The war on drugs has long been justified on the grounds that it protects children and young people. Its supporters claim that people who use and supply drugs must be arrested, criminalised, and in some cases even imprisoned or executed, in order to keep drugs off our streets and society’s youth safe. But this approach has been tried for more than half a century now – and it's been a disaster.
Any marginal benefits that the approach may bring are dramatically outweighed by the costs it generates: the drug war, far from protecting young people, is actively putting them in danger.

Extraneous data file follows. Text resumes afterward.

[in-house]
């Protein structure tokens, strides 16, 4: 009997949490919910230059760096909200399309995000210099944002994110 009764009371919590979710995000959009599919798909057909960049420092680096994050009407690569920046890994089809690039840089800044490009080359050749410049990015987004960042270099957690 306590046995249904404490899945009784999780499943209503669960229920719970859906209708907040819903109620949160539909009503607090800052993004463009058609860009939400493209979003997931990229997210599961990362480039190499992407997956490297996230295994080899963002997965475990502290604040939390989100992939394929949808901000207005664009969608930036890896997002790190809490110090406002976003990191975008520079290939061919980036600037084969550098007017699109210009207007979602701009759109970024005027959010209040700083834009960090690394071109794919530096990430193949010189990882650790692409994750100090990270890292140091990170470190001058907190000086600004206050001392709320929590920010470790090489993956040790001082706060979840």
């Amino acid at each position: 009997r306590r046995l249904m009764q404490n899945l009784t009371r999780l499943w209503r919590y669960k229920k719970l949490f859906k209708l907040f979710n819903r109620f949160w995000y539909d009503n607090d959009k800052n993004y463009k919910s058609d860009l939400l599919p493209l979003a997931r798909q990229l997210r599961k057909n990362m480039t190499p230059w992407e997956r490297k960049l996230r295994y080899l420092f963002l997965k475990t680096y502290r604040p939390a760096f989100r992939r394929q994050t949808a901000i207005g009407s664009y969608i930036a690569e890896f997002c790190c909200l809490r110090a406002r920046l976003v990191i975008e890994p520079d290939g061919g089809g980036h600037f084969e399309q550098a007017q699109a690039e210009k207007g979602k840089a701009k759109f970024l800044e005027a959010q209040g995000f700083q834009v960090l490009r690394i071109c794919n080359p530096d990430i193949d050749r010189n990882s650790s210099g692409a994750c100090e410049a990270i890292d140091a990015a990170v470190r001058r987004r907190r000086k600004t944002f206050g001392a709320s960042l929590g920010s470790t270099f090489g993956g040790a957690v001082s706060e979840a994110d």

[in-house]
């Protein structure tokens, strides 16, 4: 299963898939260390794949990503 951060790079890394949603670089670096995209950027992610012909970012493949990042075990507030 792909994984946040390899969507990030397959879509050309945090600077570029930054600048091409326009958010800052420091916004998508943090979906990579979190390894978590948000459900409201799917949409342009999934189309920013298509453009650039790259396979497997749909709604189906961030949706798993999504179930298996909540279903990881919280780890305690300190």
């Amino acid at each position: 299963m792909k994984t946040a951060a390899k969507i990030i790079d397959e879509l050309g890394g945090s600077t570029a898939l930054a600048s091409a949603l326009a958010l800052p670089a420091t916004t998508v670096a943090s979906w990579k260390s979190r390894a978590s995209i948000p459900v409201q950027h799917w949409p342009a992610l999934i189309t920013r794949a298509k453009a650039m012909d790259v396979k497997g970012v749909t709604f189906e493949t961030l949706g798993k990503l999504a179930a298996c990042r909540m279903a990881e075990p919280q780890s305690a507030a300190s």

This briefing from the Count the Costs initiative highlights the specific costs of the drug war for children and young people. It demonstrates how this war, while declared in the name of protecting young people from the ‘drug threat’, has ironically exposed them to far greater harm.
As the report shows, the current approach to drugs is:
In 2016, UN member states will come together to discuss international drug policy at the United Nations General Assembly Special Session (UNGASS) on the World Drug Problem. It is vital that the slogan of the UNGASS – ‘A better tomorrow for today’s youth’ – proves not to have been just more empty rhetoric designed to preserve the status quo. Because more of the same will mean a more dangerous world for young people to grow up in.